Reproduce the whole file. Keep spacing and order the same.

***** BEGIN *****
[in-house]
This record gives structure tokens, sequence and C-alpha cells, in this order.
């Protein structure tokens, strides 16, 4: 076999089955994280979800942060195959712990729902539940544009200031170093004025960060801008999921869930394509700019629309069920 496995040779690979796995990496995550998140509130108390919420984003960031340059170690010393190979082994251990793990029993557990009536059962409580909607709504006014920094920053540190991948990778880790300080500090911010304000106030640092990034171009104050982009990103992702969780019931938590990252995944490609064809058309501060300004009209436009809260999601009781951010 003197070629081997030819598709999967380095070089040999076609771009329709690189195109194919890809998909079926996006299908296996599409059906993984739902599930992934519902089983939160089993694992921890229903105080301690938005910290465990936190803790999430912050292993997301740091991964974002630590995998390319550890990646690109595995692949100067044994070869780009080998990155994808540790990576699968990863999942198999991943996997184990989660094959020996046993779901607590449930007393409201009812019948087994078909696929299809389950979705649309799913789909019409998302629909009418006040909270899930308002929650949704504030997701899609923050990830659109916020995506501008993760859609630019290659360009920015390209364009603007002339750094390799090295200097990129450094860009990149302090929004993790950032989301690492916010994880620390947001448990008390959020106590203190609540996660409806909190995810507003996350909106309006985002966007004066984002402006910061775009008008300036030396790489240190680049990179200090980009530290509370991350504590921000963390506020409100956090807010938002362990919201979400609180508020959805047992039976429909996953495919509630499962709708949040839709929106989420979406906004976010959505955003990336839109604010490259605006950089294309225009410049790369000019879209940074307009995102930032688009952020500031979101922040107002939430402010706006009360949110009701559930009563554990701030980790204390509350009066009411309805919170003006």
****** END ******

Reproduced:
[in-house]
This record gives structure tokens, sequence and C-alpha cells, in this order.
């Protein structure tokens, strides 16, 4: 076999089955994280979800942060195959712990729902539940544009200031170093004025960060801008999921869930394509700019629309069920 496995040779690979796995990496995550998140509130108390919420984003960031340059170690010393190979082994251990793990029993557990009536059962409580909607709504006014920094920053540190991948990778880790300080500090911010304000106030640092990034171009104050982009990103992702969780019931938590990252995944490609064809058309501060300004009209436009809260999601009781951010 003197070629081997030819598709999967380095070089040999076609771009329709690189195109194919890809998909079926996006299908296996599409059906993984739902599930992934519902089983939160089993694992921890229903105080301690938005910290465990936190803790999430912050292993997301740091991964974002630590995998390319550890990646690109595995692949100067044994070869780009080998990155994808540790990576699968990863999942198999991943996997184990989660094959020996046993779901607590449930007393409201009812019948087994078909696929299809389950979705649309799913789909019409998302629909009418006040909270899930308002929650949704504030997701899609923050990830659109916020995506501008993760859609630019290659360009920015390209364009603007002339750094390799090295200097990129450094860009990149302090929004993790950032989301690492916010994880620390947001448990008390959020106590203190609540996660409806909190995810507003996350909106309006985002966007004066984002402006910061775009008008300036030396790489240190680049990179200090980009530290509370991350504590921000963390506020409100956090807010938002362990919201979400609180508020959805047992039976429909996953495919509630499962709708949040839709929106989420979406906004976010959505955003990336839109604010490259605006950089294309225009410049790369000019879209940074307009995102930032688009952020500031979101922040107002939430402010706006009360949110009701559930009563554990701030980790204390509350009066009411309805919170003006």